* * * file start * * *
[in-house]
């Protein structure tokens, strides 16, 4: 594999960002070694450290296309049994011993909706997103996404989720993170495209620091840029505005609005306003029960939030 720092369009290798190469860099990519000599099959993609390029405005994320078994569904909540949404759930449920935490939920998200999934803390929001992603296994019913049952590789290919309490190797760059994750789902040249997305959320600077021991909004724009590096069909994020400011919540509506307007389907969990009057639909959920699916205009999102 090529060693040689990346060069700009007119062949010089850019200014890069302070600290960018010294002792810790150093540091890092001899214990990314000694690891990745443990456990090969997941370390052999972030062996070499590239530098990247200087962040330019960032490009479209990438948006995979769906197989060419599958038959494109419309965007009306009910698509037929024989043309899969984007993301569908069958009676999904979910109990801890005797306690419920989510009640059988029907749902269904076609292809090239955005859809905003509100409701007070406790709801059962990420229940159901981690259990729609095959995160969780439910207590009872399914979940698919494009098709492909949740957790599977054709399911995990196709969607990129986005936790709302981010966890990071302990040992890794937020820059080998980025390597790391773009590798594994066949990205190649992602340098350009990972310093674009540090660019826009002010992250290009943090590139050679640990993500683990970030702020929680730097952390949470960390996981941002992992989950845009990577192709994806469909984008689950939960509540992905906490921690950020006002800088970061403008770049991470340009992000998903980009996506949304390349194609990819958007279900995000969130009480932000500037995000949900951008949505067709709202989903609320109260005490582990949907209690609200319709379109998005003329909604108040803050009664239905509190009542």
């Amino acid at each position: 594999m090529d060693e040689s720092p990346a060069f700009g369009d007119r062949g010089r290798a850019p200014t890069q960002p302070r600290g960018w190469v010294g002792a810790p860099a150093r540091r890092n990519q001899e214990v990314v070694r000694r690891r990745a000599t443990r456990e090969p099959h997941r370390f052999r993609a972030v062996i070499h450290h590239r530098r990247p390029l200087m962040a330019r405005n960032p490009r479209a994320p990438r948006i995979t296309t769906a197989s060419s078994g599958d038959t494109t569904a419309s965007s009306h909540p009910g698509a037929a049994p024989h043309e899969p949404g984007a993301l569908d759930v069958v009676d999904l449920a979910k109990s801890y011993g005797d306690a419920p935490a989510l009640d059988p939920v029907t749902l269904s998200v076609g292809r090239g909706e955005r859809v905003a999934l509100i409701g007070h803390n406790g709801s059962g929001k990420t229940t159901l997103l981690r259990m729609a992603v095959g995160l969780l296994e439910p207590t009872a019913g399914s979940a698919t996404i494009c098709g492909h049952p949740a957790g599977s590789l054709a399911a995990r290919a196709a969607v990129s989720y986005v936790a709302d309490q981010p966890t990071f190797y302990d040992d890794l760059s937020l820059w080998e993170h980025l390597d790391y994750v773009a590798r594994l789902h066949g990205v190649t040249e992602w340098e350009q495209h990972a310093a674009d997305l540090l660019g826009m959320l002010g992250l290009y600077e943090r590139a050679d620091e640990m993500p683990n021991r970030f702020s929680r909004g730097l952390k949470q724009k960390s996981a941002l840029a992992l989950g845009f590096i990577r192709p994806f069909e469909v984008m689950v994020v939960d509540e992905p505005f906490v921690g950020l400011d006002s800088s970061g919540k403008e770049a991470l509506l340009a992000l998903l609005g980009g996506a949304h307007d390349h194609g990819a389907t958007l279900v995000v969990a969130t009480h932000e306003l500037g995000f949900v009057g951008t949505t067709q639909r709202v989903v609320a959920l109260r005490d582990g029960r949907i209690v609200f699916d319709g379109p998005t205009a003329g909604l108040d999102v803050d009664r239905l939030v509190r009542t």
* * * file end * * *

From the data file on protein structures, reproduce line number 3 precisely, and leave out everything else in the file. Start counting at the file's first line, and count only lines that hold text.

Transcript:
């Amino acid at each position: 594999m090529d060693e040689s720092p990346a060069f700009g369009d007119r062949g010089r290798a850019p200014t890069q960002p302070r600290g960018w190469v010294g002792a810790p860099a150093r540091r890092n990519q001899e214990v990314v070694r000694r690891r990745a000599t443990r456990e090969p099959h997941r370390f052999r993609a972030v062996i070499h450290h590239r530098r990247p390029l200087m962040a330019r405005n960032p490009r479209a994320p990438r948006i995979t296309t769906a197989s060419s078994g599958d038959t494109t569904a419309s965007s009306h909540p009910g698509a037929a049994p024989h043309e899969p949404g984007a993301l569908d759930v069958v009676d999904l449920a979910k109990s801890y011993g005797d306690a419920p935490a989510l009640d059988p939920v029907t749902l269904s998200v076609g292809r090239g909706e955005r859809v905003a999934l509100i409701g007070h803390n406790g709801s059962g929001k990420t229940t159901l997103l981690r259990m729609a992603v095959g995160l969780l296994e439910p207590t009872a019913g399914s979940a698919t996404i494009c098709g492909h049952p949740a957790g599977s590789l054709a399911a995990r290919a196709a969607v990129s989720y986005v936790a709302d309490q981010p966890t990071f190797y302990d040992d890794l760059s937020l820059w080998e993170h980025l390597d790391y994750v773009a590798r594994l789902h066949g990205v190649t040249e992602w340098e350009q495209h990972a310093a674009d997305l540090l660019g826009m959320l002010g992250l290009y600077e943090r590139a050679d620091e640990m993500p683990n021991r970030f702020s929680r909004g730097l952390k949470q724009k960390s996981a941002l840029a992992l989950g845009f590096i990577r192709p994806f069909e469909v984008m689950v994020v939960d509540e992905p505005f906490v921690g950020l400011d006002s800088s970061g919540k403008e770049a991470l509506l340009a992000l998903l609005g980009g996506a949304h307007d390349h194609g990819a389907t958007l279900v995000v969990a969130t009480h932000e306003l500037g995000f949900v009057g951008t949505t067709q639909r709202v989903v609320a959920l109260r005490d582990g029960r949907i209690v609200f699916d319709g379109p998005t205009a003329g909604l108040d999102v803050d009664r239905l939030v509190r009542t």